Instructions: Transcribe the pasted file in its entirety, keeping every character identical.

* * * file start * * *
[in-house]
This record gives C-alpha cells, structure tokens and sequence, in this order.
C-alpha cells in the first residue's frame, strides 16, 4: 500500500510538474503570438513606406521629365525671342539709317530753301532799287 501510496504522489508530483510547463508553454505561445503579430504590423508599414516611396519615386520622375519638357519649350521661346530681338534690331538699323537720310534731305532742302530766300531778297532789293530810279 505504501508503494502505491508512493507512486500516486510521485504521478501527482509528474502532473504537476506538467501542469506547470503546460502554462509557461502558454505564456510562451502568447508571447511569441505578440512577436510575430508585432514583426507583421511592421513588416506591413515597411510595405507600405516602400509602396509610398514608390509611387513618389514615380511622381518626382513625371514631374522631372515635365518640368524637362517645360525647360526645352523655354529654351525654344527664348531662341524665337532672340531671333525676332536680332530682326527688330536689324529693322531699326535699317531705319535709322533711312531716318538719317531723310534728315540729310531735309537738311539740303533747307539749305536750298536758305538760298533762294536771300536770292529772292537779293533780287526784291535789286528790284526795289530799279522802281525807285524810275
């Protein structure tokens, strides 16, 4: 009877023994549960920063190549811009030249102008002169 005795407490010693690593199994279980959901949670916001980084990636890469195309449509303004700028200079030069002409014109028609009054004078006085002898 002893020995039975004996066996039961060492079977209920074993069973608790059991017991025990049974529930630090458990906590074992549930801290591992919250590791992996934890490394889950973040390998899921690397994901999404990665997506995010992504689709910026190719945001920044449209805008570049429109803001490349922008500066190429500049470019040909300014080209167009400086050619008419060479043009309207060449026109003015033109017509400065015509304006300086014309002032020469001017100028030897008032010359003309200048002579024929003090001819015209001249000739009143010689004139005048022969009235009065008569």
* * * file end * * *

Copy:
[in-house]
This record gives C-alpha cells, structure tokens and sequence, in this order.
C-alpha cells in the first residue's frame, strides 16, 4: 500500500510538474503570438513606406521629365525671342539709317530753301532799287 501510496504522489508530483510547463508553454505561445503579430504590423508599414516611396519615386520622375519638357519649350521661346530681338534690331538699323537720310534731305532742302530766300531778297532789293530810279 505504501508503494502505491508512493507512486500516486510521485504521478501527482509528474502532473504537476506538467501542469506547470503546460502554462509557461502558454505564456510562451502568447508571447511569441505578440512577436510575430508585432514583426507583421511592421513588416506591413515597411510595405507600405516602400509602396509610398514608390509611387513618389514615380511622381518626382513625371514631374522631372515635365518640368524637362517645360525647360526645352523655354529654351525654344527664348531662341524665337532672340531671333525676332536680332530682326527688330536689324529693322531699326535699317531705319535709322533711312531716318538719317531723310534728315540729310531735309537738311539740303533747307539749305536750298536758305538760298533762294536771300536770292529772292537779293533780287526784291535789286528790284526795289530799279522802281525807285524810275
């Protein structure tokens, strides 16, 4: 009877023994549960920063190549811009030249102008002169 005795407490010693690593199994279980959901949670916001980084990636890469195309449509303004700028200079030069002409014109028609009054004078006085002898 002893020995039975004996066996039961060492079977209920074993069973608790059991017991025990049974529930630090458990906590074992549930801290591992919250590791992996934890490394889950973040390998899921690397994901999404990665997506995010992504689709910026190719945001920044449209805008570049429109803001490349922008500066190429500049470019040909300014080209167009400086050619008419060479043009309207060449026109003015033109017509400065015509304006300086014309002032020469001017100028030897008032010359003309200048002579024929003090001819015209001249000739009143010689004139005048022969009235009065008569």